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There is a question that is similar to what I want to know here on server fault: How can I find exactly which PHP scripts are taking up all server resources? but I don't think any of the answers answer my question.

Today I was sent a screenshot by one of my clients. He had no idea what it meant, so he sent it to me to explain it to him. The image was sent by his hosting provider. My client's site is running slow, and I guess he asked the hosting guys why, so they sent him that image. The image appears to be a screenshot of the top command, and it shows that a file is taking up 90%+ of the CPU. I find this really interesting, and would love to know how to do that myself.

As I said, the screenshot appears to be the top command, but when I run top, and get the server busy, I do not get the same kind of result. I make sure that the script I run takes up some CPU with an infinite loop, but all I get is apache2 as the Command that is using up the CPU, while their screenshot shows:

/usr/bin/php /path/to/index.php

This is what the screenshot looks like:

PID  USER     PR NI VIRT RES  SHR  S   %CPU %MEM TIME+    COMMAND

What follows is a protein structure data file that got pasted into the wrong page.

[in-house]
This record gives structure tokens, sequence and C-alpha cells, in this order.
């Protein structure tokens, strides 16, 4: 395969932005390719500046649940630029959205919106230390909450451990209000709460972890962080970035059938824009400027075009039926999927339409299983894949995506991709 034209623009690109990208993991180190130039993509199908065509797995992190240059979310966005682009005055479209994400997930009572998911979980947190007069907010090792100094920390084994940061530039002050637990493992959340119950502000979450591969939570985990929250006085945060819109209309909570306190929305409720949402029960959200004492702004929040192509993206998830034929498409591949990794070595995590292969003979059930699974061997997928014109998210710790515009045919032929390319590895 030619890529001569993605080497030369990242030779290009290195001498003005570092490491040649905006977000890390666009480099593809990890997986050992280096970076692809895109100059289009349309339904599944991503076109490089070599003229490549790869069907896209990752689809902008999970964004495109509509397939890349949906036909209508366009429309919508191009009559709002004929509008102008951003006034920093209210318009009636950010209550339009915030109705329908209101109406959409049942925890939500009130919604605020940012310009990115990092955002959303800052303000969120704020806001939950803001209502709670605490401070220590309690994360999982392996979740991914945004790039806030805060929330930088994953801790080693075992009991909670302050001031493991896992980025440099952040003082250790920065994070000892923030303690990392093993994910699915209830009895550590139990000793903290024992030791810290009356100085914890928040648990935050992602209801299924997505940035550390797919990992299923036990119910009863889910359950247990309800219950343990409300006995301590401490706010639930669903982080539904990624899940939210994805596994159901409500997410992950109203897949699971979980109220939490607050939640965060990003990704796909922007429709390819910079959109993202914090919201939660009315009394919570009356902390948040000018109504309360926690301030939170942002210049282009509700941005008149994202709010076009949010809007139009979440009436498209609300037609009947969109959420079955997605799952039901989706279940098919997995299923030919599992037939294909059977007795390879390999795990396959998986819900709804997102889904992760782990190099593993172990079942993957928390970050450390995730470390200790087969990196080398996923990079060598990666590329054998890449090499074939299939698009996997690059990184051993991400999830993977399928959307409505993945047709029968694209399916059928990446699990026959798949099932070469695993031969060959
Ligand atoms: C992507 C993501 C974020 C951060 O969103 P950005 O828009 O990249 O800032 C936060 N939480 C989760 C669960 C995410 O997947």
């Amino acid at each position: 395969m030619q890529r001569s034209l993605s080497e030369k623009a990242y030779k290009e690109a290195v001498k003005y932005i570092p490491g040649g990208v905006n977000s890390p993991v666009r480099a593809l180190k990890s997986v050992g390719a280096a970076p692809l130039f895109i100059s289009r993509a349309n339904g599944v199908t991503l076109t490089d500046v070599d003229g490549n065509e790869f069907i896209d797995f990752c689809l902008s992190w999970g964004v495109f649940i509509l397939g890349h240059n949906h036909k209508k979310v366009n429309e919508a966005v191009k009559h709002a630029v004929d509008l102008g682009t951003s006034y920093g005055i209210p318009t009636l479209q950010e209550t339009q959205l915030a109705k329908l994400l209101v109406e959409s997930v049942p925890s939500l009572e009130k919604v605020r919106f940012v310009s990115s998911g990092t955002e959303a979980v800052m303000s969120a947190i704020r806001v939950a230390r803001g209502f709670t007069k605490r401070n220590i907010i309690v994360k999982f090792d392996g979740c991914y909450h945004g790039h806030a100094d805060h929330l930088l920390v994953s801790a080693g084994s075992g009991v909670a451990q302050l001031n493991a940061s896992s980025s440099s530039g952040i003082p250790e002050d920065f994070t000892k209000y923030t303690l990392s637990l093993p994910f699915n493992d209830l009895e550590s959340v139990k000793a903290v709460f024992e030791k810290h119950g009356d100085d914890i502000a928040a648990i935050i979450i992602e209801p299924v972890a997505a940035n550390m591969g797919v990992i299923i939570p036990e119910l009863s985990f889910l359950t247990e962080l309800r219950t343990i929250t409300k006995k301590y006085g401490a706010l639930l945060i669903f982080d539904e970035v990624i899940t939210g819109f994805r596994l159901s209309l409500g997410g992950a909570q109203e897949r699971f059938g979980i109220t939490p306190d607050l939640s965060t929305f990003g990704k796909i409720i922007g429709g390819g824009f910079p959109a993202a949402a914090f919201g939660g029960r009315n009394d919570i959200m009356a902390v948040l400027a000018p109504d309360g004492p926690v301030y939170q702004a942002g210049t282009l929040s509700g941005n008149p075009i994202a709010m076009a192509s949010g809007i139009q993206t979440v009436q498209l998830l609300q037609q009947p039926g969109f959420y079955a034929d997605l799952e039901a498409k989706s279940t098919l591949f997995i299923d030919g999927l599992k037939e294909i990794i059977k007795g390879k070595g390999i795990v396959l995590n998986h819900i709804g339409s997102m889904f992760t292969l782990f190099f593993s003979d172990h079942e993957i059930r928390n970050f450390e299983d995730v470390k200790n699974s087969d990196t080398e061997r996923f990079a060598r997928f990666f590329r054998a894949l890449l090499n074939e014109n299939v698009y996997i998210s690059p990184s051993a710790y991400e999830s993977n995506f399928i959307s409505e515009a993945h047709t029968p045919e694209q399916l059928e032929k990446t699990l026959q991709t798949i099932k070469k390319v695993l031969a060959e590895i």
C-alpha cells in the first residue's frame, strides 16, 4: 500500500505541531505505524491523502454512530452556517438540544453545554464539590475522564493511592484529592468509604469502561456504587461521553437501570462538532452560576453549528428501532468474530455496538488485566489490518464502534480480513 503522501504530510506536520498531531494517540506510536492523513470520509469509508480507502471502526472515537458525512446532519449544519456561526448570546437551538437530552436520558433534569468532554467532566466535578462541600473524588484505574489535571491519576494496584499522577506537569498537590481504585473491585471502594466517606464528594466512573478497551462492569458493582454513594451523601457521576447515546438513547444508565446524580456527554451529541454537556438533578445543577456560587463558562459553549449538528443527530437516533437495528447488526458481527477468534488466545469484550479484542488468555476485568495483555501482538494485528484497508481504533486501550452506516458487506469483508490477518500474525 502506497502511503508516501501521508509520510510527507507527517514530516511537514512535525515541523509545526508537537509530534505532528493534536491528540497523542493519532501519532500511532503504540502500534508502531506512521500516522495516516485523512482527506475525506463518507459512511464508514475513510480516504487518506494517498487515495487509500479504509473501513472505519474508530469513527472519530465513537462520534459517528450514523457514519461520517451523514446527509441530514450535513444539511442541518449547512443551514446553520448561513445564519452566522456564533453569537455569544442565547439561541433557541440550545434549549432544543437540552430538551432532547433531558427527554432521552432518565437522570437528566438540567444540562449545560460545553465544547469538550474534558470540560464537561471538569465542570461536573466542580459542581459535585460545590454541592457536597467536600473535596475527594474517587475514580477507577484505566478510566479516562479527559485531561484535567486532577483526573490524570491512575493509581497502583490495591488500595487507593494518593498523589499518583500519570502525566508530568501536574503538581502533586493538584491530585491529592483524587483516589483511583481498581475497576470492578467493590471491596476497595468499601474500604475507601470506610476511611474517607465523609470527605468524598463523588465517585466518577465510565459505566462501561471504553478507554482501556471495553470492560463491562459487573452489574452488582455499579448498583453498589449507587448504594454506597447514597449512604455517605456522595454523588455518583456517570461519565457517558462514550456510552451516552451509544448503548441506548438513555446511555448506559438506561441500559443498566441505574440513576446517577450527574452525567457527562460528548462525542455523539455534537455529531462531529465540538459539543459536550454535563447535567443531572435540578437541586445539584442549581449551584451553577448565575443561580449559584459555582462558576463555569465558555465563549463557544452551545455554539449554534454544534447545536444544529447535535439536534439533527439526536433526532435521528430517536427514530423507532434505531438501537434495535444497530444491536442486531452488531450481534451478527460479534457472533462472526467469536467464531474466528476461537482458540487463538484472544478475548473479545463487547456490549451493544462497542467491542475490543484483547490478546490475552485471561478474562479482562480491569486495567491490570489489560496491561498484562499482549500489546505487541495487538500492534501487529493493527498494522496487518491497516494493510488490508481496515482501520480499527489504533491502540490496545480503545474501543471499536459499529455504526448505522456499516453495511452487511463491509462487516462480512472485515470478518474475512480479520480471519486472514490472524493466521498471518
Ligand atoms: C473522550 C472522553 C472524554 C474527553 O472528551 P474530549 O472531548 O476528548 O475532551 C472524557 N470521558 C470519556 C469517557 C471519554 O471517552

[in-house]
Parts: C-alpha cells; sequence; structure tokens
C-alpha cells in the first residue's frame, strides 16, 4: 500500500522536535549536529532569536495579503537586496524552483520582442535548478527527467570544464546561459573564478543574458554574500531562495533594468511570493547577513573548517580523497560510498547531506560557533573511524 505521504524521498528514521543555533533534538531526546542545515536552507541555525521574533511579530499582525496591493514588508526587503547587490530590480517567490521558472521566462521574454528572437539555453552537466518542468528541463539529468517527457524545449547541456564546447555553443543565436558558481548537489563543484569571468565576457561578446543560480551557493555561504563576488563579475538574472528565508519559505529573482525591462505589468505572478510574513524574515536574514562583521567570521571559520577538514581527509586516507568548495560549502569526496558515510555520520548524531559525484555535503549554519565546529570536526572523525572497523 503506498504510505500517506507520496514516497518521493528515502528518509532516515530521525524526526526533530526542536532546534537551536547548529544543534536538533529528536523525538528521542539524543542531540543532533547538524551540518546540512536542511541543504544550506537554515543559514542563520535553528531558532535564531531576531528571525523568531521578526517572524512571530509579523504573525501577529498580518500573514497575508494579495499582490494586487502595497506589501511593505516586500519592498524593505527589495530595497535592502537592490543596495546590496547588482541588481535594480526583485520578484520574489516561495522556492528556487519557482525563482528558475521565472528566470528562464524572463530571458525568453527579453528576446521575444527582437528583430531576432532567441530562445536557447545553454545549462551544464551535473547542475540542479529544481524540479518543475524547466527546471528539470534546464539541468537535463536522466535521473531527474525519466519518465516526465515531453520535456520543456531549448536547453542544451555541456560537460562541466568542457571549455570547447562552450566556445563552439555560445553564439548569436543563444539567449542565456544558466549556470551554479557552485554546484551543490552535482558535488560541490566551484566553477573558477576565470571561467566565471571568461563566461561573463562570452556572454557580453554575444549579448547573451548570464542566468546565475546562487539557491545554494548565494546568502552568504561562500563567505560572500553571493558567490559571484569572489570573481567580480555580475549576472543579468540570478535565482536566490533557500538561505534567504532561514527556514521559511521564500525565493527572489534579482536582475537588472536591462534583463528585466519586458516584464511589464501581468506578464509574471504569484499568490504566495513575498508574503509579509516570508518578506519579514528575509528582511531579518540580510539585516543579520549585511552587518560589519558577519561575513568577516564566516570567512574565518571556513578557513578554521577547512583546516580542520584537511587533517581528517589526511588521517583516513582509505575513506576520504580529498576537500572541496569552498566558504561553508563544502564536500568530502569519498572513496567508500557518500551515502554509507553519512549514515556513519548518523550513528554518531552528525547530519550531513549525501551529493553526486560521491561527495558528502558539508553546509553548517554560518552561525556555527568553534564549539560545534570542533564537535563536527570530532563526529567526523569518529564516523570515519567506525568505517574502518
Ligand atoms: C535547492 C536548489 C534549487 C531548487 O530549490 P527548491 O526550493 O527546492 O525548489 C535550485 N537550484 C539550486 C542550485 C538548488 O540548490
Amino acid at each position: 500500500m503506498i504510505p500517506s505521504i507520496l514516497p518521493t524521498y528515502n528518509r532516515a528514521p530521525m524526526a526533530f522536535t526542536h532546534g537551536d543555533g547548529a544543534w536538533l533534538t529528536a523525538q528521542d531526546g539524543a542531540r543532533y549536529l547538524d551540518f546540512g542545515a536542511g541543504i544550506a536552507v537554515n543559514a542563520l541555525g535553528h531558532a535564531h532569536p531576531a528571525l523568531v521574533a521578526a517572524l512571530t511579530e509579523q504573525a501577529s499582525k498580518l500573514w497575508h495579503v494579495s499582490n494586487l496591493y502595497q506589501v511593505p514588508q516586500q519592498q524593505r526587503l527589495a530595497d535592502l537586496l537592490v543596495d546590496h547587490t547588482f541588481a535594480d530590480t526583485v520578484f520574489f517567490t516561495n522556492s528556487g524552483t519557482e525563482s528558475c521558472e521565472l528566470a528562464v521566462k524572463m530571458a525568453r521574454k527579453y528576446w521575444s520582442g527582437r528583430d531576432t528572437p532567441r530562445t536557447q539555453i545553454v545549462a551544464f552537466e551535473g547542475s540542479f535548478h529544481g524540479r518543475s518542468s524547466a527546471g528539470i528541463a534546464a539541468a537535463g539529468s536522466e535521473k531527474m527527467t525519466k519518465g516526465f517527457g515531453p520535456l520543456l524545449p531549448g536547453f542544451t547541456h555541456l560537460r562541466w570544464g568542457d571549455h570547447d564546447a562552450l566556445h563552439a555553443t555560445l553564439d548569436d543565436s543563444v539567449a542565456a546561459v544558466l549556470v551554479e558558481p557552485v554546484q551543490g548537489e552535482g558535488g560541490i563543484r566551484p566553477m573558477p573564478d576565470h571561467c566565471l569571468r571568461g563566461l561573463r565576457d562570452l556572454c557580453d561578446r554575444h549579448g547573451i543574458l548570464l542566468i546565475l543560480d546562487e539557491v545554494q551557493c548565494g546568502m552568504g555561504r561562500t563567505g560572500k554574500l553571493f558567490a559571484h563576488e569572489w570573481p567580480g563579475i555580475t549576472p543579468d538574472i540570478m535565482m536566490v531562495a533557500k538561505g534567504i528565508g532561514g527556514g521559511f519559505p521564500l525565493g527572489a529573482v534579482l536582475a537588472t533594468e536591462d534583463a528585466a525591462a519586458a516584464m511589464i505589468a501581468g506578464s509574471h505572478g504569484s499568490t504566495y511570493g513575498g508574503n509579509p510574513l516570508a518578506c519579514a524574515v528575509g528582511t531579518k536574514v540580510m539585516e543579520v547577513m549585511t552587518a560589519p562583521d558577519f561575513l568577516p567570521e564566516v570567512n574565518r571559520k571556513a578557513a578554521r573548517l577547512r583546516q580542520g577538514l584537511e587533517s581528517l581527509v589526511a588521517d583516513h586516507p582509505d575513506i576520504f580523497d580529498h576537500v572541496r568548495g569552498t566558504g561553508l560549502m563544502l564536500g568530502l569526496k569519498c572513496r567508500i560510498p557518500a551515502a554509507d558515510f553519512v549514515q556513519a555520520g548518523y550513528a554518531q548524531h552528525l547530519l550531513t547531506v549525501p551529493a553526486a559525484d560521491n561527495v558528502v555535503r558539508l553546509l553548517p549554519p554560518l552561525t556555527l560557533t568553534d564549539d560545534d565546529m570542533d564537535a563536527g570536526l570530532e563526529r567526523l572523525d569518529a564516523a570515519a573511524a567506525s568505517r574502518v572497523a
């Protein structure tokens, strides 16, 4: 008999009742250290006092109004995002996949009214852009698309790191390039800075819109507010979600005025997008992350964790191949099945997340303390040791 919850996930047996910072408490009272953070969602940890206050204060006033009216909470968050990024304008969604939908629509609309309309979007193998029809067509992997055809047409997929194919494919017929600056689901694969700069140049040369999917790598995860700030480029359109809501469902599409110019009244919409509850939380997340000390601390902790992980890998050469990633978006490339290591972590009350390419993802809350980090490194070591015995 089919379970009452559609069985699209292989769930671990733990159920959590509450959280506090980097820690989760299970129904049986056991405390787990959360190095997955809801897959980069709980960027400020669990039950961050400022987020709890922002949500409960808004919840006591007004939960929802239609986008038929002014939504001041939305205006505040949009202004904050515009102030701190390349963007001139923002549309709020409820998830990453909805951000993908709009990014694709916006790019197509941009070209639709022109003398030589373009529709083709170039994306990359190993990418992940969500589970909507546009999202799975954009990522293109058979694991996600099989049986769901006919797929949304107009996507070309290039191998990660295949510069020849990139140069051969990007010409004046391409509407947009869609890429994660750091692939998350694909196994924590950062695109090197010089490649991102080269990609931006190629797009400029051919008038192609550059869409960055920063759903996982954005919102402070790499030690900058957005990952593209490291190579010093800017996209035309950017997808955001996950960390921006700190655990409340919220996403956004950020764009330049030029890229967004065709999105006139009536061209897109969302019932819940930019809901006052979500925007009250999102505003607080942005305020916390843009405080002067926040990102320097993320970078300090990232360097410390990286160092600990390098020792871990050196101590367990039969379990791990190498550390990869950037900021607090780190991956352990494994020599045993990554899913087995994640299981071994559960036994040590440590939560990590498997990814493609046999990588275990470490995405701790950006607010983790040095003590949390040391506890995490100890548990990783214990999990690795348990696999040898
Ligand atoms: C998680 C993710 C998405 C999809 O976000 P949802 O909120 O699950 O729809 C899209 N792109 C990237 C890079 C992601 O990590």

1234 username 16 -2 134m 26m  7528 R   98   0.2  00:00:50 /usr/bin/php /path/to/file.php

And mine looks like this:

PID   USER     PR NI VIRT  RES  SHR  S   %CPU  %MEM TIME+    COMMAND
19632 www-data 20 0  44432 18m  3608 S   27.1  0.9  00:00:82 apache2

Notice how theirs shows /usr/bin/php and the path to the file that is hugging the CPU, but mine just shows apache2, which really tells me nothing useful.

I've always wanted to do this kind of thing and figure out what file is using up the CPU, now, my question is, how do they do that with top? I know I can use a profiler, and in fact, the question I liked to above has two nice suggestions, but I am curious as to how they do it with top.

Thanks in advance.

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1 Answer 1

up vote 1 down vote accepted

The difference between your two systems is apparently that on your client's system PHP run as a CGI executable (which is a common option with hosting providers) and on your system, it runs as an Apache module. CGI means that a separate program is started whenever a PHP script needs to be executed, which is listed in the top output. Running it as an Apache module on the other hand means that the PHP interpreter is just a subroutine of Apache without it's own process and can't be listed in top.

To find out similar informations just like with top in the CGI case, you could try to use ApacheTop.

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I was afraid it had to do with the way php was running. Thanks for the quick answer. I do use apachetop, but I wanted to know how they were doing it with top. Thanks a lot man. –  Buzu Feb 16 '12 at 10:23

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